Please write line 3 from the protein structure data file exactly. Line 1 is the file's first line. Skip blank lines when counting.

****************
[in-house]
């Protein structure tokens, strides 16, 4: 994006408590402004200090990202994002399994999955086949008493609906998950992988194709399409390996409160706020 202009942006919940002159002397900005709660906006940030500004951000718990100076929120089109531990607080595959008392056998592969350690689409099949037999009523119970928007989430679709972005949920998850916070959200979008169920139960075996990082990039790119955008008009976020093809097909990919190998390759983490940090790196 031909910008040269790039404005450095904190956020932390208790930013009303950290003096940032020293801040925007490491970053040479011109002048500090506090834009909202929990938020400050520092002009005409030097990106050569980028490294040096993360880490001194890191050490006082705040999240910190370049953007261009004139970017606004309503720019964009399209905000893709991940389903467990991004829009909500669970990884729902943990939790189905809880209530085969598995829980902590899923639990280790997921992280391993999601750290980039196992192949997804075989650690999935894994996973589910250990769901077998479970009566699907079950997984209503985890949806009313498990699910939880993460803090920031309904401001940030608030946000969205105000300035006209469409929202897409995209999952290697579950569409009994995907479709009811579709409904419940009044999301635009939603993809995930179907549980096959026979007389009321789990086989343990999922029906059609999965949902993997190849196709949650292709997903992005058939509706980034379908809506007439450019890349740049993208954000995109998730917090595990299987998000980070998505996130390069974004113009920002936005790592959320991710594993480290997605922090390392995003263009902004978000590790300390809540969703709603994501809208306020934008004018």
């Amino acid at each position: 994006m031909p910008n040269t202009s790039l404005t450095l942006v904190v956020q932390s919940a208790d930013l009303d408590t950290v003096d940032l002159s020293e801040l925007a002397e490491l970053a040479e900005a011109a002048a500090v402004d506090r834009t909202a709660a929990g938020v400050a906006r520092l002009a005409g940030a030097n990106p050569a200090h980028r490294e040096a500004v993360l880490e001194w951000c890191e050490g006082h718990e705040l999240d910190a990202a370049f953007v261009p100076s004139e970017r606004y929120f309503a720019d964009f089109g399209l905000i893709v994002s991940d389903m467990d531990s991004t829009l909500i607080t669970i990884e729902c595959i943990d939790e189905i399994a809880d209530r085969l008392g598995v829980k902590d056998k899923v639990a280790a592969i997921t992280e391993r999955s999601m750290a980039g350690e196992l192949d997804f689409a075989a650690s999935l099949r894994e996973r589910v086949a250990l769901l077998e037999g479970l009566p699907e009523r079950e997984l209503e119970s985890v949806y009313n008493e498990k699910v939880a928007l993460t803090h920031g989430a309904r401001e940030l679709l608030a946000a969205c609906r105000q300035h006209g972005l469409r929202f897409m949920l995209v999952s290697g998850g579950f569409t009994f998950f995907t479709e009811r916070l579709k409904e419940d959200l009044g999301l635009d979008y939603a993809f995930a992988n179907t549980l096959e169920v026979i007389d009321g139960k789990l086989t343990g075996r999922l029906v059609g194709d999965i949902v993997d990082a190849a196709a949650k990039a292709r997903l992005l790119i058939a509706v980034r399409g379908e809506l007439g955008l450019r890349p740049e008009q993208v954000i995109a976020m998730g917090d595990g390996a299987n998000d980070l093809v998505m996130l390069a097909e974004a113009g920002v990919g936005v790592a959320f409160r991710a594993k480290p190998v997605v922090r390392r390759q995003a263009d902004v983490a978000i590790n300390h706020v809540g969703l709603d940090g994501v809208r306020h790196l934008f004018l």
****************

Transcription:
């Amino acid at each position: 994006m031909p910008n040269t202009s790039l404005t450095l942006v904190v956020q932390s919940a208790d930013l009303d408590t950290v003096d940032l002159s020293e801040l925007a002397e490491l970053a040479e900005a011109a002048a500090v402004d506090r834009t909202a709660a929990g938020v400050a906006r520092l002009a005409g940030a030097n990106p050569a200090h980028r490294e040096a500004v993360l880490e001194w951000c890191e050490g006082h718990e705040l999240d910190a990202a370049f953007v261009p100076s004139e970017r606004y929120f309503a720019d964009f089109g399209l905000i893709v994002s991940d389903m467990d531990s991004t829009l909500i607080t669970i990884e729902c595959i943990d939790e189905i399994a809880d209530r085969l008392g598995v829980k902590d056998k899923v639990a280790a592969i997921t992280e391993r999955s999601m750290a980039g350690e196992l192949d997804f689409a075989a650690s999935l099949r894994e996973r589910v086949a250990l769901l077998e037999g479970l009566p699907e009523r079950e997984l209503e119970s985890v949806y009313n008493e498990k699910v939880a928007l993460t803090h920031g989430a309904r401001e940030l679709l608030a946000a969205c609906r105000q300035h006209g972005l469409r929202f897409m949920l995209v999952s290697g998850g579950f569409t009994f998950f995907t479709e009811r916070l579709k409904e419940d959200l009044g999301l635009d979008y939603a993809f995930a992988n179907t549980l096959e169920v026979i007389d009321g139960k789990l086989t343990g075996r999922l029906v059609g194709d999965i949902v993997d990082a190849a196709a949650k990039a292709r997903l992005l790119i058939a509706v980034r399409g379908e809506l007439g955008l450019r890349p740049e008009q993208v954000i995109a976020m998730g917090d595990g390996a299987n998000d980070l093809v998505m996130l390069a097909e974004a113009g920002v990919g936005v790592a959320f409160r991710a594993k480290p190998v997605v922090r390392r390759q995003a263009d902004v983490a978000i590790n300390h706020v809540g969703l709603d940090g994501v809208r306020h790196l934008f004018l």